While most people are familiar with the massive celestial mural in Manhattan’s Grand Central Terminal (I’ve done two separate articles about it myself), most don’t realize the storied railroad hub is home to another vaulted work of art. Located in the Graybar Passage, between Grand Central Market and the Graybar building, 20 feet above commuters’ heads is an oft-overlooked painting devoted to Jazz Age industry and innovation.
If you were a painter in the 17th century, what would have been the best way to ensure your face is remembered? If you’re Vermeer, Rembrandt, or Dürer (especially Dürer!), you paint yourself into every work someone asks you do!
What is the easiest way to tie together a 3rd century BC Greek historian, a 16th century Italian iconographer, a 17th century Dutch revolt, a 19th century Austrian count, and a 20th century German dictator?
How about a painting by one of the greatest artists of all time?
Greetings, folks! Just finished up a new Bookworm History episode over on the YouTube channel! This one’s all about the various portraits and pictures thought to depict the Bard of Stratford-on-Avon, William Shakespeare and whether any of them accurately illustrate what he looked like. Check it out!
Do you think any of these images actually depict Shakespeare? Leave your thoughts in the comments!
While nowadays it seems a foregone conclusion that the United States capital city is Washington DC, for the first 100 years of the country’s existence it was hardly so defined. The location, ten square miles straddling the Potomac River with portions in both Maryland and Virginia, was established by law in 1790 with the Permanent Seat of Government Act (legislation recently dramatized by the song “The Room Where It Happens” from the musical Hamilton), but this didn’t satisfy all Americans. Over the course of the young country’s first century, the topic of where to locate the capital would come up three more times.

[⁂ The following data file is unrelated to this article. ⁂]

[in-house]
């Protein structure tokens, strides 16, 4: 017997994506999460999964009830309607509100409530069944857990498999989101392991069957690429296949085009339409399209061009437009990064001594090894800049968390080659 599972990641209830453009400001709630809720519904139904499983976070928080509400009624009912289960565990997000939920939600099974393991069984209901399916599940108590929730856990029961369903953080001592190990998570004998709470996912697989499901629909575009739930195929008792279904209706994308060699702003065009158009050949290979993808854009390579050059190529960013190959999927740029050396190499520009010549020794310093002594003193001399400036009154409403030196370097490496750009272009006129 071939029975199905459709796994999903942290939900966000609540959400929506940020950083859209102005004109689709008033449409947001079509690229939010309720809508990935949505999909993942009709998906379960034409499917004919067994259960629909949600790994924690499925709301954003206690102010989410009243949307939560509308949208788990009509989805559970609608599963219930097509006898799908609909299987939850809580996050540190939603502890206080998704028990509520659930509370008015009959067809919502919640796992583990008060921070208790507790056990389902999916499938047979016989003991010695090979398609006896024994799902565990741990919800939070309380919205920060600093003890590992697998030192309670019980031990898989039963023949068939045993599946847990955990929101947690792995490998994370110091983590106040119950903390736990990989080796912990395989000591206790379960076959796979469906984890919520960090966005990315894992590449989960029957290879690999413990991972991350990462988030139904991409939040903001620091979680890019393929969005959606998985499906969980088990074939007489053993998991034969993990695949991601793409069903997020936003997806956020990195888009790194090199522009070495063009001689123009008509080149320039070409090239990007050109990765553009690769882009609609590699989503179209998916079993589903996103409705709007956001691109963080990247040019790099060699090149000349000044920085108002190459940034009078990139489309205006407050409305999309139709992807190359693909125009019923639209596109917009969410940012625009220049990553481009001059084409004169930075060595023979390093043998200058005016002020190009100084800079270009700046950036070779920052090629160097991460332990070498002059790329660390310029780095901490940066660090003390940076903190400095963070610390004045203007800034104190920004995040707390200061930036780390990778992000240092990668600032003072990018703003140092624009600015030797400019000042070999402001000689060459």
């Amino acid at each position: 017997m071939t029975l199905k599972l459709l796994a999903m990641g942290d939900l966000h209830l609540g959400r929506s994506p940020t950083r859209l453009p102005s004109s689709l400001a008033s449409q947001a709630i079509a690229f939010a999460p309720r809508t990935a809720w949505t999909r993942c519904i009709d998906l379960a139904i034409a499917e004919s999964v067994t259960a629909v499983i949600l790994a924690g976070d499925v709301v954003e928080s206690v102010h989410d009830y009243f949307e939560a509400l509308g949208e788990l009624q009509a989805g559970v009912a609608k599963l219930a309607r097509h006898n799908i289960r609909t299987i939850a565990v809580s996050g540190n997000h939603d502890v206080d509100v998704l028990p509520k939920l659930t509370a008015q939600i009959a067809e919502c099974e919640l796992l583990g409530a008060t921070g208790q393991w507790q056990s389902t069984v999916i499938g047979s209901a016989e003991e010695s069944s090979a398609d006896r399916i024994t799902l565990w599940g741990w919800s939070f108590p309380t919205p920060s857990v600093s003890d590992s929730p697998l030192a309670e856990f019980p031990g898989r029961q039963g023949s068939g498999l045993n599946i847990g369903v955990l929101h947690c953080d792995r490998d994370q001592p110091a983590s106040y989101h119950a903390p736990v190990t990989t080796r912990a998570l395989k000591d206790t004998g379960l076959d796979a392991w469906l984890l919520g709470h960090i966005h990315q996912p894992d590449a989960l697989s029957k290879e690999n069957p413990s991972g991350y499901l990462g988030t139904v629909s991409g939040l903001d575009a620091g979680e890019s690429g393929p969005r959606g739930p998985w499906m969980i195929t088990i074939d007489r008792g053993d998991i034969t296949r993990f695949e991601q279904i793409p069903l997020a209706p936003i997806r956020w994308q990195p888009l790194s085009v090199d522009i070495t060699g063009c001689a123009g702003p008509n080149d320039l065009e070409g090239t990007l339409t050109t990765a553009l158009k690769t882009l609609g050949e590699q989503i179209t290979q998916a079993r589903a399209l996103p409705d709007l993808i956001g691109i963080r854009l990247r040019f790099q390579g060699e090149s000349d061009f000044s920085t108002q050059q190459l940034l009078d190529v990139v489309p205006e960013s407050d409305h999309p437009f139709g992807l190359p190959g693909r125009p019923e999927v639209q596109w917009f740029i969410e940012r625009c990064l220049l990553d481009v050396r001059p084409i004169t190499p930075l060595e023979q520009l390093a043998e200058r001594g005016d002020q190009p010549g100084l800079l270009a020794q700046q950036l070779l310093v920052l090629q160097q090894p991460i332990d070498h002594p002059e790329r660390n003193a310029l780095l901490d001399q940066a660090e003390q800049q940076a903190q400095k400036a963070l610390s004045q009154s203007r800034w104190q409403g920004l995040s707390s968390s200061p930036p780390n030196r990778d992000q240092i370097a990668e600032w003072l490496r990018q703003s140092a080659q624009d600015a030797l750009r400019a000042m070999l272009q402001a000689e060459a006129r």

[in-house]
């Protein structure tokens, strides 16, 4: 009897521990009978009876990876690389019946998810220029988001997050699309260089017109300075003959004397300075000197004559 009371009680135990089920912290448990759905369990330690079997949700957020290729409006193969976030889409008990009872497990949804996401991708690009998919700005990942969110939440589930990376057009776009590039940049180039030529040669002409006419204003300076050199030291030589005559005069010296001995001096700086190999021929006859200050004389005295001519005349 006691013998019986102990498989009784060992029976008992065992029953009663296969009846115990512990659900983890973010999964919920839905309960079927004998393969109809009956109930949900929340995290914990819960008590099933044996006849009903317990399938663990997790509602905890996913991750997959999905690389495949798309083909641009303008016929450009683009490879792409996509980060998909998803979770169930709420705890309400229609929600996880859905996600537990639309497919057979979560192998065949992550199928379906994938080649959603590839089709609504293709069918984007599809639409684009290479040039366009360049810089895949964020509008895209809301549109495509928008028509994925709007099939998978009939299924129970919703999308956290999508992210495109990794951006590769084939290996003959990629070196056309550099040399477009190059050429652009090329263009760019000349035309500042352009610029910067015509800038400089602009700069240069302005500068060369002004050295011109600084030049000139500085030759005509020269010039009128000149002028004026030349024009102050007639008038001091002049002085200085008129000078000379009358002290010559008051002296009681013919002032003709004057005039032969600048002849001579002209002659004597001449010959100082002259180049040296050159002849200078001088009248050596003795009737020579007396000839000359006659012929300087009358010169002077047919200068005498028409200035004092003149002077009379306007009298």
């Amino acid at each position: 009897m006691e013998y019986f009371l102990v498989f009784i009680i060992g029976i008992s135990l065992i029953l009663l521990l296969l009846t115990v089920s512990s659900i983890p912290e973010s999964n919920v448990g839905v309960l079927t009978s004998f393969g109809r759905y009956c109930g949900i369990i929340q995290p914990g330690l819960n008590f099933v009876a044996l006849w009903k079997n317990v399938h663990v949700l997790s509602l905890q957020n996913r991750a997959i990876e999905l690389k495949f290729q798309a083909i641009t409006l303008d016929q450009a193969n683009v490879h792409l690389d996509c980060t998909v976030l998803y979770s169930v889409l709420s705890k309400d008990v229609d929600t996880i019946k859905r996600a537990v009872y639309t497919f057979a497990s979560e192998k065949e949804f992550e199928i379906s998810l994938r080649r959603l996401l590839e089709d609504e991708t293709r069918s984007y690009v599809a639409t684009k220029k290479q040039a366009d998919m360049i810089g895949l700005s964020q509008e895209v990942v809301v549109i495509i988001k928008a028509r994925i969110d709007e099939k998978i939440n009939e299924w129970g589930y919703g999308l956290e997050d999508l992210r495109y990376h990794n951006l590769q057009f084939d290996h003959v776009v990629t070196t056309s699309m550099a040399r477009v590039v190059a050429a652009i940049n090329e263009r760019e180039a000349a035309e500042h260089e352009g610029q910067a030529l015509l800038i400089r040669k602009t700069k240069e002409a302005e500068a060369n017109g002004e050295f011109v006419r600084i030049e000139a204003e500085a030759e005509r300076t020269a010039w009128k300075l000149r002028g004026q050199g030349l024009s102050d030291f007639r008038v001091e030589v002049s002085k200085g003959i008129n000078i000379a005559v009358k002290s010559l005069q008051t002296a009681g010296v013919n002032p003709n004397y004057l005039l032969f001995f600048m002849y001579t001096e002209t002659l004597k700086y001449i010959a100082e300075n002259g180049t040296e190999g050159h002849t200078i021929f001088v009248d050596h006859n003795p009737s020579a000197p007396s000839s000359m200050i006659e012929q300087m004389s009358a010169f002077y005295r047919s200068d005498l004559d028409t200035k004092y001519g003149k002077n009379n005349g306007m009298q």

Greetings, fellow bookworms! I hope you’ve all recovered from whatever New Year’s festivities struck your fancy. I just put the finishing touches on a brand new episode of Bookworm History over on the Youtube channel. In this episode I explore some of the fictions and some of the facts that inspired French author Gaston Leroux to pen his most famous novel “The Phantom of the Opera”!
Click the title card to check it out and, as always, thanks for stopping by!